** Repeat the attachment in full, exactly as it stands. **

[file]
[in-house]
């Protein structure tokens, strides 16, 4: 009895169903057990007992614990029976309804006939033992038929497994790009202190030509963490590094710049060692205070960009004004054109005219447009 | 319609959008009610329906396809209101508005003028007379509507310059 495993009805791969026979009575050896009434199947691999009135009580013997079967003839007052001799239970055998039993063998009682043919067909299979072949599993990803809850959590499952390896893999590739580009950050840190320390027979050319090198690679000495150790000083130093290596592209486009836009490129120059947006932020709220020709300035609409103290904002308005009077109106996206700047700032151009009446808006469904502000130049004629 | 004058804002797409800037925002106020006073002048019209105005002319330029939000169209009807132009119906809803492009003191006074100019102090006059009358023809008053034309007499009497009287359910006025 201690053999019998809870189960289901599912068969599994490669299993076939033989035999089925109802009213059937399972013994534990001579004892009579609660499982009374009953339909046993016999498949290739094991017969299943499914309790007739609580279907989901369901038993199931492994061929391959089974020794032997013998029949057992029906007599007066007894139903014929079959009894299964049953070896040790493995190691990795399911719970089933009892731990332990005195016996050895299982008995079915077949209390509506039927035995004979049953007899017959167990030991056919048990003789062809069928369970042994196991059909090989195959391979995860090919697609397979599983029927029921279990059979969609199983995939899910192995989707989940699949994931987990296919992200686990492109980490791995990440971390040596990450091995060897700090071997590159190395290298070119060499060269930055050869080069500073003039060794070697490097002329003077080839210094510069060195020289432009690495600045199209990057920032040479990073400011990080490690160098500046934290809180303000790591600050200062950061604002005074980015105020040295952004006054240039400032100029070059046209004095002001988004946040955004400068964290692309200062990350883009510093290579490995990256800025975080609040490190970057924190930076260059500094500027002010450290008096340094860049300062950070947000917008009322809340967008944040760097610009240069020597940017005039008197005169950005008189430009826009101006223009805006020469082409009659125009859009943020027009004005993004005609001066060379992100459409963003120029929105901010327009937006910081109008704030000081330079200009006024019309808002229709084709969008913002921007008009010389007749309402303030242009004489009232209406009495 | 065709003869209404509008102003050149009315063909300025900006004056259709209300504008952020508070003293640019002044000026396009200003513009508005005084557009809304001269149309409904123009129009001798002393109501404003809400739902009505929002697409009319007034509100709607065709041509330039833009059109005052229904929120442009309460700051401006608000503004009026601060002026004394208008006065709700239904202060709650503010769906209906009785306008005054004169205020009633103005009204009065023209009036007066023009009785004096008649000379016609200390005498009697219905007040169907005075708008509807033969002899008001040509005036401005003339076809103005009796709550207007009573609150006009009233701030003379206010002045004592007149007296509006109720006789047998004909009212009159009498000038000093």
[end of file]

[in-house]
């Protein structure tokens, strides 16, 4: 009895169903057990007992614990029976309804006939033992038929497994790009202190030509963490590094710049060692205070960009004004054109005219447009 | 319609959008009610329906396809209101508005003028007379509507310059 495993009805791969026979009575050896009434199947691999009135009580013997079967003839007052001799239970055998039993063998009682043919067909299979072949599993990803809850959590499952390896893999590739580009950050840190320390027979050319090198690679000495150790000083130093290596592209486009836009490129120059947006932020709220020709300035609409103290904002308005009077109106996206700047700032151009009446808006469904502000130049004629 | 004058804002797409800037925002106020006073002048019209105005002319330029939000169209009807132009119906809803492009003191006074100019102090006059009358023809008053034309007499009497009287359910006025 201690053999019998809870189960289901599912068969599994490669299993076939033989035999089925109802009213059937399972013994534990001579004892009579609660499982009374009953339909046993016999498949290739094991017969299943499914309790007739609580279907989901369901038993199931492994061929391959089974020794032997013998029949057992029906007599007066007894139903014929079959009894299964049953070896040790493995190691990795399911719970089933009892731990332990005195016996050895299982008995079915077949209390509506039927035995004979049953007899017959167990030991056919048990003789062809069928369970042994196991059909090989195959391979995860090919697609397979599983029927029921279990059979969609199983995939899910192995989707989940699949994931987990296919992200686990492109980490791995990440971390040596990450091995060897700090071997590159190395290298070119060499060269930055050869080069500073003039060794070697490097002329003077080839210094510069060195020289432009690495600045199209990057920032040479990073400011990080490690160098500046934290809180303000790591600050200062950061604002005074980015105020040295952004006054240039400032100029070059046209004095002001988004946040955004400068964290692309200062990350883009510093290579490995990256800025975080609040490190970057924190930076260059500094500027002010450290008096340094860049300062950070947000917008009322809340967008944040760097610009240069020597940017005039008197005169950005008189430009826009101006223009805006020469082409009659125009859009943020027009004005993004005609001066060379992100459409963003120029929105901010327009937006910081109008704030000081330079200009006024019309808002229709084709969008913002921007008009010389007749309402303030242009004489009232209406009495 | 065709003869209404509008102003050149009315063909300025900006004056259709209300504008952020508070003293640019002044000026396009200003513009508005005084557009809304001269149309409904123009129009001798002393109501404003809400739902009505929002697409009319007034509100709607065709041509330039833009059109005052229904929120442009309460700051401006608000503004009026601060002026004394208008006065709700239904202060709650503010769906209906009785306008005054004169205020009633103005009204009065023209009036007066023009009785004096008649000379016609200390005498009697219905007040169907005075708008509807033969002899008001040509005036401005003339076809103005009796709550207007009573609150006009009233701030003379206010002045004592007149007296509006109720006789047998004909009212009159009498000038000093």